Research suggests that if we want our kids to eat healthfully, we have to rethink our strategies. Here are 10 tips based on the latest research and expert opinion that will help even the pickiest of eaters to eat healthier.
1. Model healthy eating.
One of the most important actions you can take to help your children eat healthier is for you to eat healthier. In one study, parental modeling was associated with increased milk, fruit juice and vegetable intake.
2. Eat together.
Not only are family meals generally more nutritious for children, eating together also offers an opportunity to socialize about food and eating, and model healthy behaviors. Even if it is only twice per week, planning family meals into a weekly routine goes a long way toward helping children to develop healthier eating habits.
3. Increase exposure to healthy foods.
One of the best ways you can help your children develop healthy eating habits is to repeatedly expose them to a wide variety of foods. Just because a child shuns a food once, do not label it “rejected.” Instead, continue to reintroduce it and expect that it may take up to 15 times before the child will accept it.
4. Let them choose the portion size.
Several studies suggest that you can empower your kids to let their internal cues of hunger and fullness guide how much they eat by allowing them to choose their own portion sizes.
5. Share the control.
Requiring your children to consume a particular food to receive a “reward” such as a dessert is more likely to increase their dislike of the food they are required to eat, while increasing their desire for the typically unhealthy “reward” food. Higher levels of parental control and pressure to eat also are associated with lower fruit and vegetable intake and higher intake of dietary fat.
6. Refuse to be a “short order” cook.
Picky eaters can wreak havoc on an enjoyable family meal, compelling some parents to make special accommodations for each child just so everyone will have something that they will eat. You can promote healthier eating by refusing to accommodate special requests, while at the same time making sure to serve at least one healthy food that the child likes at each mealtime.
7. Limit television time.
While television viewing has been associated with a variety of negative behaviors including poor school performance and childhood obesity, it is also linked to overall worse nutrition. This may largely be due to the enormous amount of advertising for unhealthy foods such as sugary breakfast cereals, soft drinks, candy, salty snack products, and highly processed and fast foods. Research has shown that exposure to advertisements for food products increases children’s choice of, and preference for, these advertised foods.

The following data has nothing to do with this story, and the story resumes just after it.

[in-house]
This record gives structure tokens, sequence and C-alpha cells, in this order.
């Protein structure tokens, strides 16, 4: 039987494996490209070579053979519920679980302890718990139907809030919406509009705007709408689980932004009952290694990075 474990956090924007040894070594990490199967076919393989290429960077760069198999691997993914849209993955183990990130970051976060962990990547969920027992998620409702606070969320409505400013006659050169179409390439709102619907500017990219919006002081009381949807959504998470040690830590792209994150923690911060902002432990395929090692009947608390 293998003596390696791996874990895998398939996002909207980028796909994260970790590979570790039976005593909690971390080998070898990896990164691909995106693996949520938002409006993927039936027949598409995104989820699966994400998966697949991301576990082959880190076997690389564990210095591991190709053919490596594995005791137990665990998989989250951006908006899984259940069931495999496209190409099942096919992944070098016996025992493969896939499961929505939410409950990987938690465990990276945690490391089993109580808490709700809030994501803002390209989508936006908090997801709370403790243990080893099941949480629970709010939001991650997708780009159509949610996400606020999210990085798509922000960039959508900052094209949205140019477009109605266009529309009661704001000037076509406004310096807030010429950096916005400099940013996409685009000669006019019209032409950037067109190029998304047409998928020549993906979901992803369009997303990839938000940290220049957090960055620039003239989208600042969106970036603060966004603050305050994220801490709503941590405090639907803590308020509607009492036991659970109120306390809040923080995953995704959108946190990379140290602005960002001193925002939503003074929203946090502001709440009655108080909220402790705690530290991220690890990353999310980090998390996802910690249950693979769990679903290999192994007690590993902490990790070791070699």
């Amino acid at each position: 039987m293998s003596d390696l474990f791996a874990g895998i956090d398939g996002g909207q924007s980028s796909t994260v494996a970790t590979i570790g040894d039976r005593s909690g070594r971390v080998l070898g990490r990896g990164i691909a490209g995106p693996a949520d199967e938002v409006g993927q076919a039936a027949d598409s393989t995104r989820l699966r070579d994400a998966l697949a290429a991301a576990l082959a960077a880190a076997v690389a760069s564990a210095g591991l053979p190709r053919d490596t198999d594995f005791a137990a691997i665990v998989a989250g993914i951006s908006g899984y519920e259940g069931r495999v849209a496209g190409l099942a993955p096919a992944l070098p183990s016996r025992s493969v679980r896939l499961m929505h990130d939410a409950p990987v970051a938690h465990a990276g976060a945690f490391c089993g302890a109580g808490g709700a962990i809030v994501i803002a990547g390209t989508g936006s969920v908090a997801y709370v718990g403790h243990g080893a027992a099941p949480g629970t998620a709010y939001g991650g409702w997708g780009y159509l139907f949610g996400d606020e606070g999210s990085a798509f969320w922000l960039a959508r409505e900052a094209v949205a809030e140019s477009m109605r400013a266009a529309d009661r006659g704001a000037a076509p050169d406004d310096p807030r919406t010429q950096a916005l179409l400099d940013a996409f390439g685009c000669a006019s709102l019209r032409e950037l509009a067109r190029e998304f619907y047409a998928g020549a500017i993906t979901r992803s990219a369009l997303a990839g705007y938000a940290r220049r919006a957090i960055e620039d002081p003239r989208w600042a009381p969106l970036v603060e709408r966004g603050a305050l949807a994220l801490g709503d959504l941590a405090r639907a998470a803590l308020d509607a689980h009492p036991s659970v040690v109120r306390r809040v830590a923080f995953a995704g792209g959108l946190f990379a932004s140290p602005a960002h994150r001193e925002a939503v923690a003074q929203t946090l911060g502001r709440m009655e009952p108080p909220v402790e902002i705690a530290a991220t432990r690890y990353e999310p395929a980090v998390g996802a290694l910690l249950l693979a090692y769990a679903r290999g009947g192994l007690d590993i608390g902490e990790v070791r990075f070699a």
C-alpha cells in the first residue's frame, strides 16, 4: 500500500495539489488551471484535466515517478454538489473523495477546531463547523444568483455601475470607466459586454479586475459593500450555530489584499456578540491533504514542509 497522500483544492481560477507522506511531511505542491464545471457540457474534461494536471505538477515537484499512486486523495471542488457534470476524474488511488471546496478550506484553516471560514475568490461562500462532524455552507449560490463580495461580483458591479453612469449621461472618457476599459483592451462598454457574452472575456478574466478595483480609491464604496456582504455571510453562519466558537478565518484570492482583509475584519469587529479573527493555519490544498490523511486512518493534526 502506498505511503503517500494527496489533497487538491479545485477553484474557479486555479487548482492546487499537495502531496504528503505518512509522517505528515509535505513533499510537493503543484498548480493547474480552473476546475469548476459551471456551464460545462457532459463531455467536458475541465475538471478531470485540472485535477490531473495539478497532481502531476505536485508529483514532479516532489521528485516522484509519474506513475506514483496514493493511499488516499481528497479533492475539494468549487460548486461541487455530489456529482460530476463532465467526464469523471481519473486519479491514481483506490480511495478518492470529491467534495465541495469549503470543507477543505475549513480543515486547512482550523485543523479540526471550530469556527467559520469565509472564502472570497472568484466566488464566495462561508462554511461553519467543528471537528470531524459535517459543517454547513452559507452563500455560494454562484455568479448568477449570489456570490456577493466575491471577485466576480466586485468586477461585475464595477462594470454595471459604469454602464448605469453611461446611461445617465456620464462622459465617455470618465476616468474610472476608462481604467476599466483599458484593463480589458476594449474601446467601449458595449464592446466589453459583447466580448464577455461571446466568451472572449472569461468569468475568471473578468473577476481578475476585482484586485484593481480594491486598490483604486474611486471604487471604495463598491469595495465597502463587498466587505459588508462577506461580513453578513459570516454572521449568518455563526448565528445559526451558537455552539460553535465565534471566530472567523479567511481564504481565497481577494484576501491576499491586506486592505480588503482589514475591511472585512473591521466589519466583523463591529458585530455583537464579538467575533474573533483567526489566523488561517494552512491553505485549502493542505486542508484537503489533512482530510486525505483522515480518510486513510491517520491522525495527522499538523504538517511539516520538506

8. Exploit similarities.
Experts suggest that you should exploit similarities to develop a taste preference for new foods. Once a food is accepted, find similarly colored or flavored “food bridges” to expand the variety of foods a child will eat. For example, if a child likes pumpkin pie, try mashed sweet potatoes, and then mashed carrots.
9. Make eating healthy fun.
You can make learning about healthy nutrition and physical activity fun and educational for your children. For example, grow healthy foods in the garden or take your kids to a farmer’s market and let them pick out a new vegetable or fruit to try at home. Try to take a break from the mealtime battles, and take advantage of your child’s wonderment of the world to teach a lesson about health and fitness.
10. Skip the food fights.
Research suggests that the more parents pressure their children to eat certain foods, the less likely they will be to develop a taste for them and continue to eat them often as an adult. If you want to get your kids to eat vegetables and other healthy foods because your kids like them, then you will have to employ different strategies — increasing accessibility and exposure, minimizing the competition, modeling, vowing to not say anything when a child refuses a food, and helping make food taste good, for starters. In short, the most successful parents of healthy eaters opt to skip the food fights.